tv Victoria Derbyshire BBC News August 1, 2019 10:00am-11:01am BST
hello it's thursday, it's 10 o'clock, i'm riz lateef. figures uncovered by this programme show that male students are half as likely to use university counselling services than women, even though the men are more than twice as likely to take their own lives. i found the academic work really, really difficult. i also felt out of place socially. i became anxious about going to lectures and seminars, so i quickly didn't. i was aware that there was support provided by the university, however i didn't really see the point of investing the time. six flood warnings remain in place across the north of england where people have been rescued from their homes after severe downpours.
in the yorkshire dales, the army is helping with the clean up after several roads and bridges collapsed. an explosion in the number of older children going into care over the last five years is stretching resources and leaving kids more vulnerable — that's the warning from the children's commissioner. we'll be speaking to her about that warning, as well as two people with direct experience of the care system. one man was moved between over 20 foster carers and 20 social workers. hello, welcome to the programme. we're live until 11 this morning. feel free to get in touch on all the stories we're talking about — use the hashtag victorialive. and if you're emailing and are happy for us to contact you, maybe you'd like to take part in the programme — please do include your phone number in your message. if you text, you'll be charged at the standard network rate. first, it's over to rebecca who has the news. thank you, good morning and good
morning to you. female students, who use university counselling services, outnumber men by more than two—to—one — even though male students are more than twice as likely to take their own lives. figures from a hundred universities, for this programme, show just 31% of those who asked for support were male. i was writing two 2000 word essays a week, i was trying to navigate a new social landscape. i was trying to have a fresh start, and i was dealing with the hyper masculine sense that i needed to be going out all the time, i needed to be the life and soul of the party and although i was aware that the university counselling services existed, i wasn't engaging with it properly and ifound myself at a point of crisis and i tried to take my own life. and you can see that full report in the next few minutes. more than £2 billion of additional funding is being set aside to prepare for a no—deal brexit.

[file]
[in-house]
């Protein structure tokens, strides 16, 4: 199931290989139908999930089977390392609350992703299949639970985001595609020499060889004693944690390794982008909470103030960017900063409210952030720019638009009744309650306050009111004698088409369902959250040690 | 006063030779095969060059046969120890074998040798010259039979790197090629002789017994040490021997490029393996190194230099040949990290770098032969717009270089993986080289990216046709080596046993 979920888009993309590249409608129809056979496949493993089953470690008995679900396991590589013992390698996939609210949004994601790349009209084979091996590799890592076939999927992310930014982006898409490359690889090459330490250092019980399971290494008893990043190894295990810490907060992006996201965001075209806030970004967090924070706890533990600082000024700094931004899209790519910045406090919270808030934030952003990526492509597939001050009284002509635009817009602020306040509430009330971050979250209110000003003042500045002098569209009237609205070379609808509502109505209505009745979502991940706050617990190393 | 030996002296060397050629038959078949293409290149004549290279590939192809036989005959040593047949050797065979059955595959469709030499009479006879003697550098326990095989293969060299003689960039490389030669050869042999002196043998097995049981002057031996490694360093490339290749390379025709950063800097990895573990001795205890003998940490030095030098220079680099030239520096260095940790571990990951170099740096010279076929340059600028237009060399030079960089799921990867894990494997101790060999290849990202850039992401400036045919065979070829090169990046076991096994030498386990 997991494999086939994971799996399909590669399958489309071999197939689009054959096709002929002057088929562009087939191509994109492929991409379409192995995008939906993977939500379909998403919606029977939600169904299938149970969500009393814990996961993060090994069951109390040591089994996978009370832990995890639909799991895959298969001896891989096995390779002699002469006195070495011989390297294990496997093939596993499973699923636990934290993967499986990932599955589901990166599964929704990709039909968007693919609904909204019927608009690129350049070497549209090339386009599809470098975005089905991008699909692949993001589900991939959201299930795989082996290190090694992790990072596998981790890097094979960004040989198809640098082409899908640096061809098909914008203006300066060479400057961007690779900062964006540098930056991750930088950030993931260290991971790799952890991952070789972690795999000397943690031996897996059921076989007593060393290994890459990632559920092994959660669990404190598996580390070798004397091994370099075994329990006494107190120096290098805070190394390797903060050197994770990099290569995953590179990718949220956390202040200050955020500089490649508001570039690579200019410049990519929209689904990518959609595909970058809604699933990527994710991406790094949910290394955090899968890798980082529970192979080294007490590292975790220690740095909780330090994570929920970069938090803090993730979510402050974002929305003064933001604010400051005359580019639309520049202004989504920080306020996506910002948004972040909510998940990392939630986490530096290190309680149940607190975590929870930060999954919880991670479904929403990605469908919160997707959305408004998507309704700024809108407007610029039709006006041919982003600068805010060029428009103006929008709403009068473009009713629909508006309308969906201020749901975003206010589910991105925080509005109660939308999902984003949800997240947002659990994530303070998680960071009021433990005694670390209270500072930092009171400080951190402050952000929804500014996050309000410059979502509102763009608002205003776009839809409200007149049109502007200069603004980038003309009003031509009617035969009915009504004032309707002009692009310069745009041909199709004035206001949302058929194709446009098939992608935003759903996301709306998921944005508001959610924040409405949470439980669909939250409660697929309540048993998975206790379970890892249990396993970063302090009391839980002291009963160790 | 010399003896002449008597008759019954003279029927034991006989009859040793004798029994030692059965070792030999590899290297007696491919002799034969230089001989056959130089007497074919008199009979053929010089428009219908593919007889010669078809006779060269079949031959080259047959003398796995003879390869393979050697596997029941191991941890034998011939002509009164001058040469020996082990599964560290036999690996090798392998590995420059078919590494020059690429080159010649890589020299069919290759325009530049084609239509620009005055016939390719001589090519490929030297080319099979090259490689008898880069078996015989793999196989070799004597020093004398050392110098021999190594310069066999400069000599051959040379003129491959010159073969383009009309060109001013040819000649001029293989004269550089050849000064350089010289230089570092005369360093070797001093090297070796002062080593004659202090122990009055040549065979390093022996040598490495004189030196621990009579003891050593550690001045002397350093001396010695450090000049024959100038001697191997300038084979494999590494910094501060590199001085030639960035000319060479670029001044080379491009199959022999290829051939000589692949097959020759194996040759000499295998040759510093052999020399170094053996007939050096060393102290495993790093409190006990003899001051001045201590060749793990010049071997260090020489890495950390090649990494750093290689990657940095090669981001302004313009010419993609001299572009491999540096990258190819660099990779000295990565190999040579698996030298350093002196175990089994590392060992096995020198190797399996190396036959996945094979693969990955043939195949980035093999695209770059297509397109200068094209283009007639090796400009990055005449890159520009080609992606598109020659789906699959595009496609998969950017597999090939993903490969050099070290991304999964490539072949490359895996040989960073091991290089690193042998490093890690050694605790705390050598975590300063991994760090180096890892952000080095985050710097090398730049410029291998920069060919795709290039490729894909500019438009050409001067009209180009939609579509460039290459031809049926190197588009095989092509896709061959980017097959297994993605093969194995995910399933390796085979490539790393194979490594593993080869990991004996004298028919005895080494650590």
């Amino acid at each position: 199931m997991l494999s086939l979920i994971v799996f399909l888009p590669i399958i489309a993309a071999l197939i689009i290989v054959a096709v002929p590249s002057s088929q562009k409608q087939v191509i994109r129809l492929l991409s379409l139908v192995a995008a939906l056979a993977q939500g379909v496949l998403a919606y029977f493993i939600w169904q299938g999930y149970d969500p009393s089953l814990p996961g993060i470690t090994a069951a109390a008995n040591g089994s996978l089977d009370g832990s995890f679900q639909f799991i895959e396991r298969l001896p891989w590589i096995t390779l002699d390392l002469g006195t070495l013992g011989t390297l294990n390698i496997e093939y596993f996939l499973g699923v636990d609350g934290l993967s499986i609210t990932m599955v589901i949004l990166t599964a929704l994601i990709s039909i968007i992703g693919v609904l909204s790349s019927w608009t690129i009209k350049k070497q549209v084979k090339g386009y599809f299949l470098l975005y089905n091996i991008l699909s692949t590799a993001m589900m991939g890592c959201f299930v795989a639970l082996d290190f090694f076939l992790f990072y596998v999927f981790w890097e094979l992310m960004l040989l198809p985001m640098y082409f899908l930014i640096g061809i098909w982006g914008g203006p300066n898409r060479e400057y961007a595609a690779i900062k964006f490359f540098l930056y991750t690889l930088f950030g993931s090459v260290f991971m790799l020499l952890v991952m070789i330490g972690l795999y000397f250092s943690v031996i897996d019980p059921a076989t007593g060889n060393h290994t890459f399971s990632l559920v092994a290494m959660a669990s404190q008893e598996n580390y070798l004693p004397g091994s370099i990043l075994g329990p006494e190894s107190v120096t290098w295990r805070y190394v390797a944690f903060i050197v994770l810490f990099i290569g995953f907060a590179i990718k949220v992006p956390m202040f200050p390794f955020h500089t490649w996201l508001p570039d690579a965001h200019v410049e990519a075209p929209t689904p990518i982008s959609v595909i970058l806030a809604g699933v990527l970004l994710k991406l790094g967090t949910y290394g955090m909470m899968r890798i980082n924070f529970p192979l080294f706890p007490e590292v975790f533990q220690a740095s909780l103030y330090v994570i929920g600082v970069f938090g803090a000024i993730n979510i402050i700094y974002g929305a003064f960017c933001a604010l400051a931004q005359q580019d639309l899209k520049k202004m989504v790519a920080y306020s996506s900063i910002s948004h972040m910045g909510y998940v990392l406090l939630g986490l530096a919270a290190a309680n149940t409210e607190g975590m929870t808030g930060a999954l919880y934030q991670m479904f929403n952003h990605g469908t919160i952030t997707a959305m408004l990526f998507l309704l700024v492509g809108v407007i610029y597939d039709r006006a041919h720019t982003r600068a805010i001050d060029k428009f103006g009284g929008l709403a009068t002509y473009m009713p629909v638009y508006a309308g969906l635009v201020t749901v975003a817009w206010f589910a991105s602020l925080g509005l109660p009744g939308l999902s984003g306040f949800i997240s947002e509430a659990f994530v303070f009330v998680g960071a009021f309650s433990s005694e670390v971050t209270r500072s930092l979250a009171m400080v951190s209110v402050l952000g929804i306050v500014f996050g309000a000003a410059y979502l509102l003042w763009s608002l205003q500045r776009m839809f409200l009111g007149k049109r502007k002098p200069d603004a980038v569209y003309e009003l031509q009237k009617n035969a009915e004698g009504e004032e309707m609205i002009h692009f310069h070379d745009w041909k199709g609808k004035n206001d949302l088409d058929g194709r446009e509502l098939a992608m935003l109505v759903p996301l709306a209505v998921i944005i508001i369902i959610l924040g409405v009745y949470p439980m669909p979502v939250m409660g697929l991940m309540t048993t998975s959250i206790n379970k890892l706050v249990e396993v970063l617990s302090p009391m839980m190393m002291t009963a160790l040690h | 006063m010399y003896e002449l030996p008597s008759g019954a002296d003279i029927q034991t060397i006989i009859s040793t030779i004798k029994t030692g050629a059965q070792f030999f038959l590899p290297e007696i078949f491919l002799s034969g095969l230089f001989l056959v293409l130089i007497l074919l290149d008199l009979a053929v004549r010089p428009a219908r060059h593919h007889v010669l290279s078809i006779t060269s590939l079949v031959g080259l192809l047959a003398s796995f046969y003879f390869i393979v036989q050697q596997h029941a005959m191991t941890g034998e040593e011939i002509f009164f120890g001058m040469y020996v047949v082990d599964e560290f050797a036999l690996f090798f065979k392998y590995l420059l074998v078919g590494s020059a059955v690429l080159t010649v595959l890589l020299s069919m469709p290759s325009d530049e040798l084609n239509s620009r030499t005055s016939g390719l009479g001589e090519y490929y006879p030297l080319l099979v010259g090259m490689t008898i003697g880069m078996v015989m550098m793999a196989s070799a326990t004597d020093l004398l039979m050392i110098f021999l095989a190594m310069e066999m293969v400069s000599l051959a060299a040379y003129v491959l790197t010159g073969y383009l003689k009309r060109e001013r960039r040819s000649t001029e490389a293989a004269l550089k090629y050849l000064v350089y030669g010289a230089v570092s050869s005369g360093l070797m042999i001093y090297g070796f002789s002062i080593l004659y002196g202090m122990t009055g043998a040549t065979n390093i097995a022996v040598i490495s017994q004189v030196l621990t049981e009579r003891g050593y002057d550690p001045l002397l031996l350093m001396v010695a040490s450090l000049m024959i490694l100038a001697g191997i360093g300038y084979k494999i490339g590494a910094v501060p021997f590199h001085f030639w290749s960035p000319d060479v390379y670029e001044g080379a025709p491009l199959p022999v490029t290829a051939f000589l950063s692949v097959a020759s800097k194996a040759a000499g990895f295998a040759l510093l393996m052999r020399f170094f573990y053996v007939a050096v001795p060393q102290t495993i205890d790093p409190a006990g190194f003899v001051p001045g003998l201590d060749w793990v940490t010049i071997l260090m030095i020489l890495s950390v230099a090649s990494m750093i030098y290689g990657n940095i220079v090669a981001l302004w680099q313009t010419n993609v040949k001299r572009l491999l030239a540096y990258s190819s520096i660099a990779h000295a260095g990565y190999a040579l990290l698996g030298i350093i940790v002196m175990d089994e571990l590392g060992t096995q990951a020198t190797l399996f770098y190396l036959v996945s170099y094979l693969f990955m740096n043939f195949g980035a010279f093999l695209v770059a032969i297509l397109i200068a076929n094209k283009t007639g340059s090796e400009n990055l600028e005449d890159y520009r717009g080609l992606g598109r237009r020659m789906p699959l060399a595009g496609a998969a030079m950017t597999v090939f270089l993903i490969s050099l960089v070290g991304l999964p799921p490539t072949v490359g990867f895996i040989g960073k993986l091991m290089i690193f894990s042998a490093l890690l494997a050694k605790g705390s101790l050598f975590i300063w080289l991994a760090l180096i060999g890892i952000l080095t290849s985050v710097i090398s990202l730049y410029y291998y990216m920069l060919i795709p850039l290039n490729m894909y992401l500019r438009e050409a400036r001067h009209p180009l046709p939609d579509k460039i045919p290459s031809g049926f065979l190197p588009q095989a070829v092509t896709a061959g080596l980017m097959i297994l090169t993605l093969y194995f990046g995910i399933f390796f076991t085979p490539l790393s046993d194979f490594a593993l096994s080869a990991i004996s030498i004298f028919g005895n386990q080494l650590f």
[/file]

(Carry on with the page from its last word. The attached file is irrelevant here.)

the chancellor sajid javid's plans include substantial sums to support businesses, improve ports, and ensure that vital medicines will still be available. labour says it's an appalling waste of taxpayers‘ money. flood warnings are still in place across the north west of england and yorkshire after a day of heavy rain left people stranded and caused damage to buildings, roads and rail lines. 0vernight, the water levels did begin to recede in some of the worst hit areas, but people are preparing for another downpour of rain later this afternoon. the care system in england is struggling to cope with rising demand from teenagers, according to the children's commissioner. research by the commissioner's office shows the number of children in care aged 13 or over rose by 21% over the last five years, and that teenagers in care were more likely to be vulnerable to sexual exploitation, gangs, trafficking and drug misuse. reports in the us say that hamza bin laden,
the son of the former al-qaeda leader, 0sama bin laden, is dead. the pentagon has not released any information but he's believed to have been killed in a military strike. he was stripped of his citizenship by saudi arabia in march. the us had offered a million dollars for information on his whereabouts. the american rapper asap rocky is due to speak at his assault trial in stockholm. he was arrested in the swedish capital nearly a month ago for allegedly attacking a 19—year—old afghan refugee. the case has strained relations after president trump and a number of high—profile celebrities publicly called for his release. a mobile phone app has speeded up the detection of a potentially fatal kidney condition in hospital patients. staff describe the technology as a "potential life—saver", providing diagnoses in minutes instead of hours. acute kidney injury is caused by serious health conditions,